explains why life in a cage is particularly miserable for parrots. She
documents the cruelty of breeding operations and follows firsthand the chain of
parrot possession from jungle to living room. Its not a pretty story.
possibly descended from dinosaurs, have the intelligence of a 3- to 5-year-old
human. They mate for life, grieve for lost flockmates, defend one another
fiercely and bond strongly with humans.
introduces us to birds that use hundreds of words in their proper context. With
focused training, parrots can learn to count, grasp such concepts as time and
grammar and even dictate poetry.
those brains and beauty besides: Who wouldnt want one as a pet?
parrots are loud, annoying, destructive and able to inflict painful bites. Rare
is the person who will hang in there with a high-maintenance pet that might
live for upwards of 65 years.
who lives in Los Angeles, defines a good parrot home as one where the bird is
free to fly and has such enrichments as daily baths, time outdoors, mental
stimulation, nurturing and social interaction.
homes are rare, and when the honeymoon is over, parrots become hand-me-downs:
Hidden in back rooms, closets or garages until a new owner is found. Neglected
parrots can become psychotic and many resort to self-mutilation.
devotion to parrots was inspired by her muse, a green-naped lorikeet named
Mango whose intelligence she began to appreciate after the bird apologized for
biting her. The book, the product of five years of travel, research and
writing, is dedicated to Mango, who died in 2006. Its pages are filled with
villains, including trappers, smugglers, breeders, retailers and the owners of Americas millions of neglected birds.
heroes are attentive parrot owners parronts and rescuers who devote their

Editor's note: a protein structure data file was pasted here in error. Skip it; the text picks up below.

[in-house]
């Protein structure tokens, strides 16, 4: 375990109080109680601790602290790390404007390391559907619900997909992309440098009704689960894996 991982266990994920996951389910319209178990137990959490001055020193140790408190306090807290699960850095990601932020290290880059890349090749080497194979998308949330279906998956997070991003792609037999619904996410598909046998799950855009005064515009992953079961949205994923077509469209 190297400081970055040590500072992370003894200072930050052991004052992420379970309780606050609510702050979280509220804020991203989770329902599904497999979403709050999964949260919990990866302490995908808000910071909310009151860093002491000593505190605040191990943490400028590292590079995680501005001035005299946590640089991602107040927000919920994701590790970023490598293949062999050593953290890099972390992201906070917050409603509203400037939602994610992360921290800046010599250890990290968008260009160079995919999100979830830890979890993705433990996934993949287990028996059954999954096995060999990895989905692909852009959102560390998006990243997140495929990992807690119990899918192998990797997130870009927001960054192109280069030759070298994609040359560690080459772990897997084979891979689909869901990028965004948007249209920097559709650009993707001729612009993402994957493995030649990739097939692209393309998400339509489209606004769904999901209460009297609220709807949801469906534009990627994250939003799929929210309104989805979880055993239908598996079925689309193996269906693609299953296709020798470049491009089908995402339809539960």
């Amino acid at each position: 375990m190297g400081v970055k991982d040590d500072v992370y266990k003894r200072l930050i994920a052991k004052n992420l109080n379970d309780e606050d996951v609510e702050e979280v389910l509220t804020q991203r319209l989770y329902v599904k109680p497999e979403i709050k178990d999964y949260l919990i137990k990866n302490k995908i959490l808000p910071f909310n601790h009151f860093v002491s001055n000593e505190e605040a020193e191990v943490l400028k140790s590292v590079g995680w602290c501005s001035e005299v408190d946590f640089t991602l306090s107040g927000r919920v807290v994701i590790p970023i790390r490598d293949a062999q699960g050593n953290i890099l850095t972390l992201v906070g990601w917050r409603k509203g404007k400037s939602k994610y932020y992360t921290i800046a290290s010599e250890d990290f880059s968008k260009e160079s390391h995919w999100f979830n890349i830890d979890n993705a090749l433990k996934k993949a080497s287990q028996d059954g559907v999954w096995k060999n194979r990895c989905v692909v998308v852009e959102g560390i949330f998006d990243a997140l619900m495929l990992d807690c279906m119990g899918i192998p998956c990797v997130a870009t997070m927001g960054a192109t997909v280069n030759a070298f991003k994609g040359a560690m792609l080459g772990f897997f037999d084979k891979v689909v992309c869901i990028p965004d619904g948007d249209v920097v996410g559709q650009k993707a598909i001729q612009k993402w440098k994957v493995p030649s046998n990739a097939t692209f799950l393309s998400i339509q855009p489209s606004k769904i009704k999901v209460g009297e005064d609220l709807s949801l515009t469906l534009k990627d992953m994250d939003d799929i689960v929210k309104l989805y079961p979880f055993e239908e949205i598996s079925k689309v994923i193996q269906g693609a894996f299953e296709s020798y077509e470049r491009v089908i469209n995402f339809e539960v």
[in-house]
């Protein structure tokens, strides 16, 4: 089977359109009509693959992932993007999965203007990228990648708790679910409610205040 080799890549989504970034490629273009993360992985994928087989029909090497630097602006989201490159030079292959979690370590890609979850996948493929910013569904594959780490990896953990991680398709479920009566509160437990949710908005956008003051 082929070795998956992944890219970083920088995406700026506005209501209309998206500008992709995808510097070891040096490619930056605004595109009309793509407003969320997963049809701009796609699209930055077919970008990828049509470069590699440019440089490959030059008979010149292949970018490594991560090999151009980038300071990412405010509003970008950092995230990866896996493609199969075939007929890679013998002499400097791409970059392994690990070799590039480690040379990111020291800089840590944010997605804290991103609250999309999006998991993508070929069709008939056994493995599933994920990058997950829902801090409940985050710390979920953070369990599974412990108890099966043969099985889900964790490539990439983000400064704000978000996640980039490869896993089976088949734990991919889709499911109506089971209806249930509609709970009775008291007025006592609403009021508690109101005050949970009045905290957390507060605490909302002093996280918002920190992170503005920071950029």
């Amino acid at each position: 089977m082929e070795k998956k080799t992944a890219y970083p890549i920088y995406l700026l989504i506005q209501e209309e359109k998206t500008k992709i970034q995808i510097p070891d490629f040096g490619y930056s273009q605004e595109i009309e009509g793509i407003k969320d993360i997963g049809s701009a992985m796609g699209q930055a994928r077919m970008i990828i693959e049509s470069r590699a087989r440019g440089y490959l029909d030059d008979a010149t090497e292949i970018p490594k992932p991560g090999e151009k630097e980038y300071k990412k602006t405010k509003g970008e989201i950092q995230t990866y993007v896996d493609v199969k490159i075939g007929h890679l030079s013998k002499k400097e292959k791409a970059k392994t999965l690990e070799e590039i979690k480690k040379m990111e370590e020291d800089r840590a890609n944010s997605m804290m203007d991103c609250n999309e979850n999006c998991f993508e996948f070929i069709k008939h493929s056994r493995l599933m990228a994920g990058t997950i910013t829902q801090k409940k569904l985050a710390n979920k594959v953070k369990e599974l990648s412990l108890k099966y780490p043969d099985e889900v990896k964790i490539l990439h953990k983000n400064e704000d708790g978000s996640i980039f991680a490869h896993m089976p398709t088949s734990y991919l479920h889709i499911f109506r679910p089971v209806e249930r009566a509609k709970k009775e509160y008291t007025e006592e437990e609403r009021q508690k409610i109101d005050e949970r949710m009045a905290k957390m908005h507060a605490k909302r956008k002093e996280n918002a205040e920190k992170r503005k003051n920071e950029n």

lives and homes to abandoned birds. Tweti visits several of the avian rescues
that house unwanted birds brought to the U.S. during a 20-year boom that began
in the 1970s (TVs Baretta with his yellow-headed cockatoo, Fred, helped feed
couple who run Foster Parrots in Boston keep 280 parrots in their house, yard
and barn. Their lives are an endless cycle of cleaning, feeding and looking for
Lori Rutledges Cockatoo Rescue in Stanwood, Snohomish County, colonies of
birds flock together in airy cages on 40 secluded acres.
On the flip side are the bird mills of breeders.
Tweti visits Martha Scudders Parrot Depot near Roy, a concentration camp for
birds that she exposed in a 2005 article in The News Tribune. Subsequent
attempts to get birds added to a Pierce County ordinance regulating the humane
treatment of animals failed. Scudders operation is one of 20 breeding
operations in Washington.
of the happiest parrots are those who have escaped or been set free to flock
together in friendly climates. California and Florida are home to thousands of
parrots in a variety of species.
Americas only native parrot, the Carolina parakeet, became extinct long ago. With trapping and
smuggling kept profitable by worldwide demand, the same fate threatens parrots
all over the planet.
Only 10 percent of birds trapped in the wild live to
see the inside of a cage. Replacing lost flock mates is a slow process for